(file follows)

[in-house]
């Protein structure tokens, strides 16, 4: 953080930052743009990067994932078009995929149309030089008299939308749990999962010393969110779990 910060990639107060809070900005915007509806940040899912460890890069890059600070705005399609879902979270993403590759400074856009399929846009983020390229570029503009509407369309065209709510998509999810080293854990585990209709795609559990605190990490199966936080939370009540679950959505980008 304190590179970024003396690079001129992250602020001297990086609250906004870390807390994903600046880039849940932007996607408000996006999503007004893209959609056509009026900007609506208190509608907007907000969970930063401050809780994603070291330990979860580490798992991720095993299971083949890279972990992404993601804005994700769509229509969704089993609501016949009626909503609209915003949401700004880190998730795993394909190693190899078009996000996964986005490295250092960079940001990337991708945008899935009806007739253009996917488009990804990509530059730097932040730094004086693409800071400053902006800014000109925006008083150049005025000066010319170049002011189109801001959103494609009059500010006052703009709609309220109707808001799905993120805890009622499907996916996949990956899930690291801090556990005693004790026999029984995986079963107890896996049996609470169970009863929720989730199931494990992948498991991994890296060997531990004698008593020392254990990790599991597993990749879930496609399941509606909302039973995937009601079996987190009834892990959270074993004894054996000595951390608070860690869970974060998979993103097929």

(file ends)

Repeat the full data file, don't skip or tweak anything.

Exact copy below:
[in-house]
């Protein structure tokens, strides 16, 4: 953080930052743009990067994932078009995929149309030089008299939308749990999962010393969110779990 910060990639107060809070900005915007509806940040899912460890890069890059600070705005399609879902979270993403590759400074856009399929846009983020390229570029503009509407369309065209709510998509999810080293854990585990209709795609559990605190990490199966936080939370009540679950959505980008 304190590179970024003396690079001129992250602020001297990086609250906004870390807390994903600046880039849940932007996607408000996006999503007004893209959609056509009026900007609506208190509608907007907000969970930063401050809780994603070291330990979860580490798992991720095993299971083949890279972990992404993601804005994700769509229509969704089993609501016949009626909503609209915003949401700004880190998730795993394909190693190899078009996000996964986005490295250092960079940001990337991708945008899935009806007739253009996917488009990804990509530059730097932040730094004086693409800071400053902006800014000109925006008083150049005025000066010319170049002011189109801001959103494609009059500010006052703009709609309220109707808001799905993120805890009622499907996916996949990956899930690291801090556990005693004790026999029984995986079963107890896996049996609470169970009863929720989730199931494990992948498991991994890296060997531990004698008593020392254990990790599991597993990749879930496609399941509606909302039973995937009601079996987190009834892990959270074993004894054996000595951390608070860690869970974060998979993103097929």